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New Software Head in Sun Management Shift

New faces are taking over in key spots at Sun Microsystems as the company restructures itself out of ten quarters of red ink

The Santa Clara, Calif.-based network computer maker said Monday that it has promoted John Loiacono to executive vice president of software, replacing Jonathan Schwartz. Schwartz became president and COO of Sun on Friday as part of a corporate restructuring and $1.9 billion settlement with Microsoft .

Previously, Loiacono was senior vice president of Sun's operating platforms group and was in charge of the strategic direction of the Solaris and Linux platforms, as well as the Java Enterprise System.

He was also instrumental in porting the Solaris operating environment including SPARC, Intel/Xeon and Sun's highlighted deal with AMD to develop Opteron processors for Solaris. Loiacono has been with Sun since 1987 and previously served as Chief Marketing Officer.

Now, Sun says Loiacono will lead the division responsible for delivering on Sun's network computing strategy, which includes the upcoming Solaris 10, the complete lineup of Sun's Java offerings including the programming language, Java Enterprise System, Java Desktop, Java Cards, Java Studio Creator developer tool, as well as Sun's N1 Grid service and on-demand products.

"John has the right energy and aggressiveness to take Sun's software to the next level, building on our most recent successes with alternative desktops, the dramatic growth and acceptance of the Java platform, the Solaris Operating System, developer tools and initiatives, and the Java Enterprise System, while creating new opportunities and innovations in the marketplace," Schwartz said in a statement. "I have tremendous confidence in his vision and ability to lead through change. His passion is contagious and his commitment unquestionable."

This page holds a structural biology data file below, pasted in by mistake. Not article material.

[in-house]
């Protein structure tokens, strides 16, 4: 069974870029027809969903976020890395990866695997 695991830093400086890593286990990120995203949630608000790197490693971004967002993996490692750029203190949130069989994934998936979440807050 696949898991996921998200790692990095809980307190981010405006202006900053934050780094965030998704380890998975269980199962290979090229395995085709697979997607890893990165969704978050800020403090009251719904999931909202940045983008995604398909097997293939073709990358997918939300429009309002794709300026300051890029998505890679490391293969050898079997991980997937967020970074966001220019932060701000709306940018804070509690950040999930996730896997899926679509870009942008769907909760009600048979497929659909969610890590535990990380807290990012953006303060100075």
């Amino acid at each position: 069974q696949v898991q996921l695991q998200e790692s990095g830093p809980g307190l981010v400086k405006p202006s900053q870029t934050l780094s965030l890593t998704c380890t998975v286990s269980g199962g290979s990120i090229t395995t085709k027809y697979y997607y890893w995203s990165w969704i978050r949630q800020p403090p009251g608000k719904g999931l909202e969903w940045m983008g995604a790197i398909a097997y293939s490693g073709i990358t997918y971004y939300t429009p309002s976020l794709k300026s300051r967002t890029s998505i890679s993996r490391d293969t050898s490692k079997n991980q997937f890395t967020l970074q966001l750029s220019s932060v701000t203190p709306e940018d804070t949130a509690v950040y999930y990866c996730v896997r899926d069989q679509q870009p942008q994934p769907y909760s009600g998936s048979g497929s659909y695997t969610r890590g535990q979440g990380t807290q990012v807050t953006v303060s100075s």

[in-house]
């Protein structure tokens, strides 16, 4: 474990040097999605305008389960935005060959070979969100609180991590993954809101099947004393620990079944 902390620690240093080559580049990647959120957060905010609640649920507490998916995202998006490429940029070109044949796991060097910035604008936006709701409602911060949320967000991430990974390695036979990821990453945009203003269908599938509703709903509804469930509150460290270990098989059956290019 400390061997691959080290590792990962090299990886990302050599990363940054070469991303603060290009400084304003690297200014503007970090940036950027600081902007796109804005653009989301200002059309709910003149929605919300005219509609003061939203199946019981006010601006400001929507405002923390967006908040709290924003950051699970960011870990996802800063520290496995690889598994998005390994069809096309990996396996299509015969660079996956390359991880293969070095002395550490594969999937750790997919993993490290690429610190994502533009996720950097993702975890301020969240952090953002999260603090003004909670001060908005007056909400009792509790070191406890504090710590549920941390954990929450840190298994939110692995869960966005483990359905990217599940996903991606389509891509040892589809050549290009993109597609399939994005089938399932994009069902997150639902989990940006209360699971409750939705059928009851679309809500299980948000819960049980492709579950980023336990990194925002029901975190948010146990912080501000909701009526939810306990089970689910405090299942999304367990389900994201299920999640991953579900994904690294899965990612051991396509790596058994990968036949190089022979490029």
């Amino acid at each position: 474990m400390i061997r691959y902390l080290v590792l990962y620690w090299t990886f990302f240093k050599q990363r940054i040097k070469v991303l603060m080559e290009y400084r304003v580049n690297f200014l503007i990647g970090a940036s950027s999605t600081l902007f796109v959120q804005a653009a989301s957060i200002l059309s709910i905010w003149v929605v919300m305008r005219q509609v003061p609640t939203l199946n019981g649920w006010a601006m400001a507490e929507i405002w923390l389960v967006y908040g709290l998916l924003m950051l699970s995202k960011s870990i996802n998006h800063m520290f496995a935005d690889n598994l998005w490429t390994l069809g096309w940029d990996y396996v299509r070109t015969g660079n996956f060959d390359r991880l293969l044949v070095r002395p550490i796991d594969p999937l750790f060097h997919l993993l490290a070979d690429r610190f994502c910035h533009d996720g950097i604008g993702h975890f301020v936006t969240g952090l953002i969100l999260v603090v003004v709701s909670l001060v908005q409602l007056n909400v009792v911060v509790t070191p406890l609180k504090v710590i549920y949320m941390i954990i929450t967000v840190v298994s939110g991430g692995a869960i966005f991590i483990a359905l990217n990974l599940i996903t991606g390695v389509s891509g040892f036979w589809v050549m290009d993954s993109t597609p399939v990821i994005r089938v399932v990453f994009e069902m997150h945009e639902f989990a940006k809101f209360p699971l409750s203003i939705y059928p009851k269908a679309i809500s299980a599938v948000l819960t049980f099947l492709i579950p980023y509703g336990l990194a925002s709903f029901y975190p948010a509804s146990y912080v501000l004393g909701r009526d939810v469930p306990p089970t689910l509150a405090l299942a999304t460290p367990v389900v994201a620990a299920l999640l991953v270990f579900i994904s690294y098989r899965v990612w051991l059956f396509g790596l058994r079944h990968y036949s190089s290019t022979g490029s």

But Loiacono will have fewer resources to deal with as Sun said approximately 3,300 people would be let go from its workforce. The company Friday said the cuts would come in a combination of both the company's employee headcount and reduction in office space. Executives did not detail further specifics.

"Cutting 10 percent of workforce is pretty dramatic, so Sun is being very bold," Yankee Group analyst Dana Gardner said. "Sun is fighting for its future and cutting costs in a very bold fashion and creating new partnership in a bold fashion."

One person that won't be on staff already is Rich Green, Sun's vice president of developer platforms. The pro-Java developer guru was heading up Sun's Project Rave, now known as Java Studio Creator. A Sun spokesperson said Green's leaving was a planned issue, which was delayed pending the announcement with Microsoft. Chris Atwood, director of engineering, would lead the developer platform and tools group until Loiacono has a chance to shift through the budget. Green is expected to announce his new venture in the next few days.

Sun's maneuvers come after months of browbeating and nay Sayers in the analyst community who said Sun would not be able to sustain profitability unless it made certain changes with regard to the way to positions and sells its hardware and software. The company had been losing ground in the server arena to rivals such as IBM and HP.

"For Sun, this is just a piece of an overall story together with the new title for Jonathan Schwartz and John Loiacono," Meta Group analyst Tom Murphy said. "Part of their evolution is to talk about software overall. This opens door to N1 and how it manages Solaris, Linux and Windows. It talks about Sun being a player in a heterogeneous world."

With additional reporting by Ron Miller